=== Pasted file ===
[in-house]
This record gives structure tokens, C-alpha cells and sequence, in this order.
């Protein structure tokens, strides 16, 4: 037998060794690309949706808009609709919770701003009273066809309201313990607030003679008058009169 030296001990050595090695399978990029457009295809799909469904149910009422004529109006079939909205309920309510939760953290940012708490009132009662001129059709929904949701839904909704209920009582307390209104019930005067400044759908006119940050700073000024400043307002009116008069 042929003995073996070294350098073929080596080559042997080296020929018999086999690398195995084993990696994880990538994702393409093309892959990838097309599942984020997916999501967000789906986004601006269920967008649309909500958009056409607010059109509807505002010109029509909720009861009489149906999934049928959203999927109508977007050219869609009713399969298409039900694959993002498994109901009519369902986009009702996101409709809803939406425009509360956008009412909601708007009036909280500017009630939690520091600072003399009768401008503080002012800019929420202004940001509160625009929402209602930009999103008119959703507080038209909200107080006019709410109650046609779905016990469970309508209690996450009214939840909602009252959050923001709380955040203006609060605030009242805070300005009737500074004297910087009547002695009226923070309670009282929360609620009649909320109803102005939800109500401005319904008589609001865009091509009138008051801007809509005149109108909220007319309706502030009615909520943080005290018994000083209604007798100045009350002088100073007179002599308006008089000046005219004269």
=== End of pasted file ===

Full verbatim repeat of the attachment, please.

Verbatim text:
[in-house]
This record gives structure tokens, C-alpha cells and sequence, in this order.
């Protein structure tokens, strides 16, 4: 037998060794690309949706808009609709919770701003009273066809309201313990607030003679008058009169 030296001990050595090695399978990029457009295809799909469904149910009422004529109006079939909205309920309510939760953290940012708490009132009662001129059709929904949701839904909704209920009582307390209104019930005067400044759908006119940050700073000024400043307002009116008069 042929003995073996070294350098073929080596080559042997080296020929018999086999690398195995084993990696994880990538994702393409093309892959990838097309599942984020997916999501967000789906986004601006269920967008649309909500958009056409607010059109509807505002010109029509909720009861009489149906999934049928959203999927109508977007050219869609009713399969298409039900694959993002498994109901009519369902986009009702996101409709809803939406425009509360956008009412909601708007009036909280500017009630939690520091600072003399009768401008503080002012800019929420202004940001509160625009929402209602930009999103008119959703507080038209909200107080006019709410109650046609779905016990469970309508209690996450009214939840909602009252959050923001709380955040203006609060605030009242805070300005009737500074004297910087009547002695009226923070309670009282929360609620009649909320109803102005939800109500401005319904008589609001865009091509009138008051801007809509005149109108909220007319309706502030009615909520943080005290018994000083209604007798100045009350002088100073007179002599308006008089000046005219004269």